Death Comes to Town is a murder mystery done by the cast of The Kids in the Hall, and it is almost exactly as you would expect it to be. It has the same type absurd level humor as The Kids in the Hall, but it is toned down in order to service the narrative. This does result in a slightly different pace than we've become used and if you go in expecting the same rapid-fire jokes, you might be slightly disappointed. On the other hand, they have now decades of experience and that pays off with a show that balances the absurdity with a murder mystery plot that is a well-crafted parody. Although it does get more and more absurd as the series winds down.

There were enough call backs to the original series that fans should be pleased, but not so many that it feels like a rehash and unoriginal. Some of the plot threads are a little out there, even for The Kids in the Hall. For instance, the reason Death hates Ricky so much, or Crim's public defender's cat, or anything involving Doc Porterhouse. (Free kitten with every procedure. That's just wrong.)

The Extras

There are audio commentary tracks with Dave Foley and Bruce McCulloch on three of the eight episodes, including the first and last. There are a few times when they get caught watching the show, but for the most part, the tracks are filled with interesting tidbits and self-deprecating humor. However, these audio commentary tracks are not found in the special features menu; you have to go through the episodes menu. I hate that. Audio commentary tracks are clearly special features and should be located there. Next up are 30 minutes of deleted / extended scenes, much of which were simply cut for time. Also in this set are some outtakes for scenes that were cut. Finally, there are five minutes of outtakes, which can be watched individually. That's an unusual touch, but a nice one.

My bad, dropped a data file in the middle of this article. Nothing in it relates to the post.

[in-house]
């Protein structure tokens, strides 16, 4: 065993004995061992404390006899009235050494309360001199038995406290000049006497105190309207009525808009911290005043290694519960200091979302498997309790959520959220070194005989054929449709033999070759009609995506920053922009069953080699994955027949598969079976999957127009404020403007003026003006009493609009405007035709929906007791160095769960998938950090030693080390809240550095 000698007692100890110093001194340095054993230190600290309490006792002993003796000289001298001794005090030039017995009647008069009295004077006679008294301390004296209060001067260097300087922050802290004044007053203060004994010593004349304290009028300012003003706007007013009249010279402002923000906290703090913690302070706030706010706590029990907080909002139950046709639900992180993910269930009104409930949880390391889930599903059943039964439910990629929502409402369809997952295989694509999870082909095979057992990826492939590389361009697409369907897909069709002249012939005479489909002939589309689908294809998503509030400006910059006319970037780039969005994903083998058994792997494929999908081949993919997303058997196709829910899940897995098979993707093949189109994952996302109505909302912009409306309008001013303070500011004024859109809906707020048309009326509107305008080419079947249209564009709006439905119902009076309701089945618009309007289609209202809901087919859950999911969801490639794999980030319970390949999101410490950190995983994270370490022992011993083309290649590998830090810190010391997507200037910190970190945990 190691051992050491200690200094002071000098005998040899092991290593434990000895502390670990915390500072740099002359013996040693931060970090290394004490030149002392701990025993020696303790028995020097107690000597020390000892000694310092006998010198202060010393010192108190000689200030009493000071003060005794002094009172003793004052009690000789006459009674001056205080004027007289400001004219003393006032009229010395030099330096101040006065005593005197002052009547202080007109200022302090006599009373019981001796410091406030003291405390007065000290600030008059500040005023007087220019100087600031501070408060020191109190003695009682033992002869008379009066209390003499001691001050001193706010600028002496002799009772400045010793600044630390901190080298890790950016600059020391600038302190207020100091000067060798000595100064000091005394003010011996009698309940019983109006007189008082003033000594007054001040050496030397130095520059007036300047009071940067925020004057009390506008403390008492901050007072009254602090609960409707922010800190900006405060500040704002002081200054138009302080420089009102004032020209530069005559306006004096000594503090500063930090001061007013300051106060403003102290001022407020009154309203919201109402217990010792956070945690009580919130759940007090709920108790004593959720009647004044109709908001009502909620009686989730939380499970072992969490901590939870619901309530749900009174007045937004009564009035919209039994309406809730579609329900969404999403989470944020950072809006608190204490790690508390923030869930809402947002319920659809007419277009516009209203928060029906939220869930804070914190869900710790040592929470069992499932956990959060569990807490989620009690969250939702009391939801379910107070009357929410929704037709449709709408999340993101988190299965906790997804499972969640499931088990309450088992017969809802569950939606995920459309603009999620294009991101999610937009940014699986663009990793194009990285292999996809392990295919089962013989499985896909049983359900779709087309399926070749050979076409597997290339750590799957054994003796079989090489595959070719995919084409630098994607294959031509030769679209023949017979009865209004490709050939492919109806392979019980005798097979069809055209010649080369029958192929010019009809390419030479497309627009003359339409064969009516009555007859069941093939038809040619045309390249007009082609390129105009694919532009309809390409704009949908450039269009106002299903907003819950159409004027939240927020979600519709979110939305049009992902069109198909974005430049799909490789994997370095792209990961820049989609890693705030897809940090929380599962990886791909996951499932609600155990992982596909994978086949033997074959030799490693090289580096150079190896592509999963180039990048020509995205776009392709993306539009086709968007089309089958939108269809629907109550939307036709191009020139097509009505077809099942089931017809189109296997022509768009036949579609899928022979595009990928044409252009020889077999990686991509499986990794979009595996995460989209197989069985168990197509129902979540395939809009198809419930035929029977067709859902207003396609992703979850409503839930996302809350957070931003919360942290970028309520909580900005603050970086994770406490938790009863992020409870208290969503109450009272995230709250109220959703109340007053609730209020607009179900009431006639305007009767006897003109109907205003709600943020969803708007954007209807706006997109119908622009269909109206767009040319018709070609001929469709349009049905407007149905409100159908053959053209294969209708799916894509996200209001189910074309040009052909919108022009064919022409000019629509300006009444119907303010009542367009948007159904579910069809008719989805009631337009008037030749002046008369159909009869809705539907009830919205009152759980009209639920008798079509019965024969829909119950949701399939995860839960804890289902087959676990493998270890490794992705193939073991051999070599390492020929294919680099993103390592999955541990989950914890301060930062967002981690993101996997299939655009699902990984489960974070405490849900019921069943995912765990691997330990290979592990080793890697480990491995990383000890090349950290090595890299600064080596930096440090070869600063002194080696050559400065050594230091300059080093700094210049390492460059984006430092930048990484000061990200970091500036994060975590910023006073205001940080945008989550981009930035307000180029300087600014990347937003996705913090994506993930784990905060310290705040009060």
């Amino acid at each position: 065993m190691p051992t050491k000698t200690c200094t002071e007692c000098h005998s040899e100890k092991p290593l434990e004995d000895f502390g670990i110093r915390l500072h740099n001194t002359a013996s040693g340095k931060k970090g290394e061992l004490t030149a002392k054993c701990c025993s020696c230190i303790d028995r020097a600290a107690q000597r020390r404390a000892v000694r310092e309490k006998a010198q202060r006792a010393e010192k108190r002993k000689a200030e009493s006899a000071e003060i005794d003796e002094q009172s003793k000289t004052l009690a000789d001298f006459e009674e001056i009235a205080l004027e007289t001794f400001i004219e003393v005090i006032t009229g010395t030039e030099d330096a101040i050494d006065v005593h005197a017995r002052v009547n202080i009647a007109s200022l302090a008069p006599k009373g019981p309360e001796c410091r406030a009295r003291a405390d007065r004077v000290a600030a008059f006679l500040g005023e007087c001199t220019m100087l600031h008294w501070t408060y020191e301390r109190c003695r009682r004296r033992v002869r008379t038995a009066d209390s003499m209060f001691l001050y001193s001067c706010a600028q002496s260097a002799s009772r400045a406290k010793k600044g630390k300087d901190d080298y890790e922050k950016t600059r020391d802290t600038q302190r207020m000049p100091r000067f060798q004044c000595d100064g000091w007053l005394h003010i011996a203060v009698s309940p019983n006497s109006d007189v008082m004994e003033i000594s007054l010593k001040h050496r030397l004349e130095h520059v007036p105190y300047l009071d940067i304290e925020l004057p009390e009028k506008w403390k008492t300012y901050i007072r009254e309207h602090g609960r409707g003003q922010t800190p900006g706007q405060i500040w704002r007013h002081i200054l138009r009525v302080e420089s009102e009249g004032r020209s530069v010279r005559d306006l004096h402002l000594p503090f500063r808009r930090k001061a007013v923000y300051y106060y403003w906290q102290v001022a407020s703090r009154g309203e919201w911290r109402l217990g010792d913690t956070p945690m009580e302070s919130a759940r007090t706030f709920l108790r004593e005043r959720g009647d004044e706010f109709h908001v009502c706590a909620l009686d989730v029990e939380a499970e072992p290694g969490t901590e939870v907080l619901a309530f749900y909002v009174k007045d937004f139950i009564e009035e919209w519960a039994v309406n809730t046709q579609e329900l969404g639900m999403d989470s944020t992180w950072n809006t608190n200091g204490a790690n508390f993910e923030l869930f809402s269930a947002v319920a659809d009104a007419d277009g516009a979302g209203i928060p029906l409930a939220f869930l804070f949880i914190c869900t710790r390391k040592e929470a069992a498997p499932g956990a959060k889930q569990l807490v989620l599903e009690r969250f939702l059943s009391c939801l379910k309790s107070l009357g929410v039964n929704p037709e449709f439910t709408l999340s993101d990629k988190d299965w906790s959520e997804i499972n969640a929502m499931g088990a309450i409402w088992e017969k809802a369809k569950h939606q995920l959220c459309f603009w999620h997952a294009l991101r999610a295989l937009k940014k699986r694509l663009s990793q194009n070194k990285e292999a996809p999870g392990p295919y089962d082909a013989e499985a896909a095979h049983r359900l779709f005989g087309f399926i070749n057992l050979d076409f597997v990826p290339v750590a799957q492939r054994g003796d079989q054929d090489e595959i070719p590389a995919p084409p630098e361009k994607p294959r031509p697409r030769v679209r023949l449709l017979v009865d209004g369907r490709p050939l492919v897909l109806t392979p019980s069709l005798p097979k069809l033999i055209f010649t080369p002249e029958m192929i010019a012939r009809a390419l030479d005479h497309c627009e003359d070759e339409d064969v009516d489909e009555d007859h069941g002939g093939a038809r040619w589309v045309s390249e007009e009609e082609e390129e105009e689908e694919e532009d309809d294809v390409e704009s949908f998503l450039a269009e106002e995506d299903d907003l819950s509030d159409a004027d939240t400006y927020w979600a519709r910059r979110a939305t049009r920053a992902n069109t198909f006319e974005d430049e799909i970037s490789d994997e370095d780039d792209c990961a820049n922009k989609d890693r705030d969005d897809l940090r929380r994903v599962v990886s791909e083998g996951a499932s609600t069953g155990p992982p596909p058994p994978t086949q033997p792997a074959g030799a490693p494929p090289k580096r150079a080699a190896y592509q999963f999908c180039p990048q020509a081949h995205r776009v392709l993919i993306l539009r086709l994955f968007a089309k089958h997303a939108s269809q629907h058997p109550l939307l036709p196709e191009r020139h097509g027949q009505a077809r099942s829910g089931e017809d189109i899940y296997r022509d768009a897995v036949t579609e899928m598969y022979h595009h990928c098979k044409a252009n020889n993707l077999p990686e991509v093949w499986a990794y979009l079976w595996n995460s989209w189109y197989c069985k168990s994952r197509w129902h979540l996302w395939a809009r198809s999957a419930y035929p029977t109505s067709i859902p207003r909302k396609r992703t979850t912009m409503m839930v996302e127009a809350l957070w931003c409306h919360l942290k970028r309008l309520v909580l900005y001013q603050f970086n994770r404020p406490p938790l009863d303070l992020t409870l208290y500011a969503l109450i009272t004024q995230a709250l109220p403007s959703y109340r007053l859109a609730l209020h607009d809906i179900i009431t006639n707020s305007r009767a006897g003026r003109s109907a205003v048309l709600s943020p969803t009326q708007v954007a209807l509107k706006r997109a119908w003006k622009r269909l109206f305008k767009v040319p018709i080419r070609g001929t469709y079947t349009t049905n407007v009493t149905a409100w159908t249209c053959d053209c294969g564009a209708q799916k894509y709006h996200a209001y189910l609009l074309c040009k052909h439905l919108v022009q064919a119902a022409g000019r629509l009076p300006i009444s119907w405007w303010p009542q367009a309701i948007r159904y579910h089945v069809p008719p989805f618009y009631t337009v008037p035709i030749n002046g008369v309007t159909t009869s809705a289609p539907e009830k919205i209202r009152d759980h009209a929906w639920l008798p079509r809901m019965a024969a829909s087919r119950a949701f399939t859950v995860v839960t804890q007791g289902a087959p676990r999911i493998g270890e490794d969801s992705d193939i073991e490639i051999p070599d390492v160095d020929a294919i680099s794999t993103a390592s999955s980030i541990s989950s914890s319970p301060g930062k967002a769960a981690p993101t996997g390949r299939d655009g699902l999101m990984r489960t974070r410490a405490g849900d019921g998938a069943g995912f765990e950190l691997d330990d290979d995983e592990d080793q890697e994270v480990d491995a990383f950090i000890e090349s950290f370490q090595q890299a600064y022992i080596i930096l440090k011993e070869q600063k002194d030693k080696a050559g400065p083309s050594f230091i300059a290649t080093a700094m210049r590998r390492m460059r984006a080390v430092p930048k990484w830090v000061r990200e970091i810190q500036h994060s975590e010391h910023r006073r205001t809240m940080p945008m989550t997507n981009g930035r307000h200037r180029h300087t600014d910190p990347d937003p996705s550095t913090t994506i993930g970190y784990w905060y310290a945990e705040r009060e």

Also coming out this week is the The Kids in the Hall: Complete Series Megaset. This is essentially the old Complete Series Megaset, plus the two-disc Death Comes to Town DVD, all in a new package. It's worth picking up; however, the old set is now really cheap on, so much so that it is a better deal to buy the old Megaset and the new series separately.

The Verdict

The hype surrounding The Kids in the Hall return to TV was pretty high. So high that it could arguably be called a detriment. There's almost no way the mini-series could live up to the five seasons of classic sketches that proceeded it. That said, Death Comes to Town comes close enough to being considered a rousing success. It combines a solid parody of a police procedural / courtroom drama / small town soap opera with the bizarre humor we've come to expect. The DVD has more than enough extras to be worth picking up, as does the new Complete Series Megaset. Just double-check the price of them individually before buying the combined set.